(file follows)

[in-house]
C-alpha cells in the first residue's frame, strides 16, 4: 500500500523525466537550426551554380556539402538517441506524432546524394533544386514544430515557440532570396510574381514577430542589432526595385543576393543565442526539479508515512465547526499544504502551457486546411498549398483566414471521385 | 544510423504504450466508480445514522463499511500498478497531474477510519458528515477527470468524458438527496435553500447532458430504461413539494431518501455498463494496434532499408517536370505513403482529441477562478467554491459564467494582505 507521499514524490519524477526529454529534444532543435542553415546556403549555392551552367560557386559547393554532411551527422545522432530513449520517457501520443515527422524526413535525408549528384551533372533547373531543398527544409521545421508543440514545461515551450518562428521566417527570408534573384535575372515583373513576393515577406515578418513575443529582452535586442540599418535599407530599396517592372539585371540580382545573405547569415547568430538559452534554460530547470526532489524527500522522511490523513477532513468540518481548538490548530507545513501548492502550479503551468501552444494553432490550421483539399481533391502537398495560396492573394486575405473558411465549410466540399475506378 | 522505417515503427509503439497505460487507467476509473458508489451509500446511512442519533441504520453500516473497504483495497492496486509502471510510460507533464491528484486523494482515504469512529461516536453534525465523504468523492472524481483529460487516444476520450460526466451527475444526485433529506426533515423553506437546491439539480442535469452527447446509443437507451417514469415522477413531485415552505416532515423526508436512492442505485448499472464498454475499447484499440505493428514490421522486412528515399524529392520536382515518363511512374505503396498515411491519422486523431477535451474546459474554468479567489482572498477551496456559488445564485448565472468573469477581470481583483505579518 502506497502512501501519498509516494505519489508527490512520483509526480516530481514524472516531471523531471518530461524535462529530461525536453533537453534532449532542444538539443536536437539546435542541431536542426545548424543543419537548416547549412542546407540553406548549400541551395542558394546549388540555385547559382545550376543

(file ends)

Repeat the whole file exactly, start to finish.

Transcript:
[in-house]
C-alpha cells in the first residue's frame, strides 16, 4: 500500500523525466537550426551554380556539402538517441506524432546524394533544386514544430515557440532570396510574381514577430542589432526595385543576393543565442526539479508515512465547526499544504502551457486546411498549398483566414471521385 | 544510423504504450466508480445514522463499511500498478497531474477510519458528515477527470468524458438527496435553500447532458430504461413539494431518501455498463494496434532499408517536370505513403482529441477562478467554491459564467494582505 507521499514524490519524477526529454529534444532543435542553415546556403549555392551552367560557386559547393554532411551527422545522432530513449520517457501520443515527422524526413535525408549528384551533372533547373531543398527544409521545421508543440514545461515551450518562428521566417527570408534573384535575372515583373513576393515577406515578418513575443529582452535586442540599418535599407530599396517592372539585371540580382545573405547569415547568430538559452534554460530547470526532489524527500522522511490523513477532513468540518481548538490548530507545513501548492502550479503551468501552444494553432490550421483539399481533391502537398495560396492573394486575405473558411465549410466540399475506378 | 522505417515503427509503439497505460487507467476509473458508489451509500446511512442519533441504520453500516473497504483495497492496486509502471510510460507533464491528484486523494482515504469512529461516536453534525465523504468523492472524481483529460487516444476520450460526466451527475444526485433529506426533515423553506437546491439539480442535469452527447446509443437507451417514469415522477413531485415552505416532515423526508436512492442505485448499472464498454475499447484499440505493428514490421522486412528515399524529392520536382515518363511512374505503396498515411491519422486523431477535451474546459474554468479567489482572498477551496456559488445564485448565472468573469477581470481583483505579518 502506497502512501501519498509516494505519489508527490512520483509526480516530481514524472516531471523531471518530461524535462529530461525536453533537453534532449532542444538539443536536437539546435542541431536542426545548424543543419537548416547549412542546407540553406548549400541551395542558394546549388540555385547559382545550376543